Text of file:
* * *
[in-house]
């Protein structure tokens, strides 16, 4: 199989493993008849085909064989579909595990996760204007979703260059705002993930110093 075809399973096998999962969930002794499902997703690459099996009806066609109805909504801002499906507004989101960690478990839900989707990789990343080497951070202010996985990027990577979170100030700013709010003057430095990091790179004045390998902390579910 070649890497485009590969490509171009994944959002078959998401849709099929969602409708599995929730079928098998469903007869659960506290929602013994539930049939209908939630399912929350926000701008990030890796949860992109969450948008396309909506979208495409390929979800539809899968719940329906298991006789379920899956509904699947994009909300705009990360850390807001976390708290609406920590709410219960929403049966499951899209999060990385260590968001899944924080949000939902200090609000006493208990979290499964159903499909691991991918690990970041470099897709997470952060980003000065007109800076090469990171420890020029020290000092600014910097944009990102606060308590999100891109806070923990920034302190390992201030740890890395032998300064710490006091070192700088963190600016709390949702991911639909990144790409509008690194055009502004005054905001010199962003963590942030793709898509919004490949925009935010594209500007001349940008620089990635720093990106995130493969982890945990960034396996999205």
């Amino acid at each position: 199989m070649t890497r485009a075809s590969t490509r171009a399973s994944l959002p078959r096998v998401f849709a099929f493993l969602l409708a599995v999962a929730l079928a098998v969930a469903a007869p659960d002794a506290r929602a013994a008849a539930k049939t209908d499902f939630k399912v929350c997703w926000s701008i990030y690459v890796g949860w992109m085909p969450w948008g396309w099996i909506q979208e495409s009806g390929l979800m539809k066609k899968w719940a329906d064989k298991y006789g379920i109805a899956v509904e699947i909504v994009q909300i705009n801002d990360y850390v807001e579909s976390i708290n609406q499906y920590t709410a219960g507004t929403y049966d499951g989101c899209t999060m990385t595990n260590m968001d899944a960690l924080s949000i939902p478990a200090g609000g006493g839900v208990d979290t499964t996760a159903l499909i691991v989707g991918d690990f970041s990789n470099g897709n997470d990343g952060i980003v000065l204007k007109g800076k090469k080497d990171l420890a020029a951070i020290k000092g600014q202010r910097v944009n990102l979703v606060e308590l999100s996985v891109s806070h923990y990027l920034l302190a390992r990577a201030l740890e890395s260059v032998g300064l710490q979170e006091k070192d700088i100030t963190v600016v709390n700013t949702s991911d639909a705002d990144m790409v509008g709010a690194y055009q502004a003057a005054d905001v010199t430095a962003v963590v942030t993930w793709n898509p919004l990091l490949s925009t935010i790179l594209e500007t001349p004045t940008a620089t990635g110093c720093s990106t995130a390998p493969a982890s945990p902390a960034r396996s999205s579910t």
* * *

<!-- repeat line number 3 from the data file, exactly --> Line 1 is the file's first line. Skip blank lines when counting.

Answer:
């Amino acid at each position: 199989m070649t890497r485009a075809s590969t490509r171009a399973s994944l959002p078959r096998v998401f849709a099929f493993l969602l409708a599995v999962a929730l079928a098998v969930a469903a007869p659960d002794a506290r929602a013994a008849a539930k049939t209908d499902f939630k399912v929350c997703w926000s701008i990030y690459v890796g949860w992109m085909p969450w948008g396309w099996i909506q979208e495409s009806g390929l979800m539809k066609k899968w719940a329906d064989k298991y006789g379920i109805a899956v509904e699947i909504v994009q909300i705009n801002d990360y850390v807001e579909s976390i708290n609406q499906y920590t709410a219960g507004t929403y049966d499951g989101c899209t999060m990385t595990n260590m968001d899944a960690l924080s949000i939902p478990a200090g609000g006493g839900v208990d979290t499964t996760a159903l499909i691991v989707g991918d690990f970041s990789n470099g897709n997470d990343g952060i980003v000065l204007k007109g800076k090469k080497d990171l420890a020029a951070i020290k000092g600014q202010r910097v944009n990102l979703v606060e308590l999100s996985v891109s806070h923990y990027l920034l302190a390992r990577a201030l740890e890395s260059v032998g300064l710490q979170e006091k070192d700088i100030t963190v600016v709390n700013t949702s991911d639909a705002d990144m790409v509008g709010a690194y055009q502004a003057a005054d905001v010199t430095a962003v963590v942030t993930w793709n898509p919004l990091l490949s925009t935010i790179l594209e500007t001349p004045t940008a620089t990635g110093c720093s990106t995130a390998p493969a982890s945990p902390a960034r396996s999205s579910t």